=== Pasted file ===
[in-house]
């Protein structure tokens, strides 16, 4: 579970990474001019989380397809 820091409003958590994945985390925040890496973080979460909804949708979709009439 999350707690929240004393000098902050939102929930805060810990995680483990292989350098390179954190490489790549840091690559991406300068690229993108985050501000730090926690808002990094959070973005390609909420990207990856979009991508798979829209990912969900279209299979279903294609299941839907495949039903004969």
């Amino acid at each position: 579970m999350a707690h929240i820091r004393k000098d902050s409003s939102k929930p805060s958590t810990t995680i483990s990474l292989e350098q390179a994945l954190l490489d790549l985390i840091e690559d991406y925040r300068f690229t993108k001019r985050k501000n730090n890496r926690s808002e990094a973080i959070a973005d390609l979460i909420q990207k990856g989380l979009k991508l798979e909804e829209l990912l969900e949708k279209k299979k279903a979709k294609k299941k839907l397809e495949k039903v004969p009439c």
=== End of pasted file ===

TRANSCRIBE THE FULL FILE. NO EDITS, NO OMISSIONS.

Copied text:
[in-house]
């Protein structure tokens, strides 16, 4: 579970990474001019989380397809 820091409003958590994945985390925040890496973080979460909804949708979709009439 999350707690929240004393000098902050939102929930805060810990995680483990292989350098390179954190490489790549840091690559991406300068690229993108985050501000730090926690808002990094959070973005390609909420990207990856979009991508798979829209990912969900279209299979279903294609299941839907495949039903004969």
């Amino acid at each position: 579970m999350a707690h929240i820091r004393k000098d902050s409003s939102k929930p805060s958590t810990t995680i483990s990474l292989e350098q390179a994945l954190l490489d790549l985390i840091e690559d991406y925040r300068f690229t993108k001019r985050k501000n730090n890496r926690s808002e990094a973080i959070a973005d390609l979460i909420q990207k990856g989380l979009k991508l798979e909804e829209l990912l969900e949708k279209k299979k279903a979709k294609k299941k839907l397809e495949k039903v004969p009439c």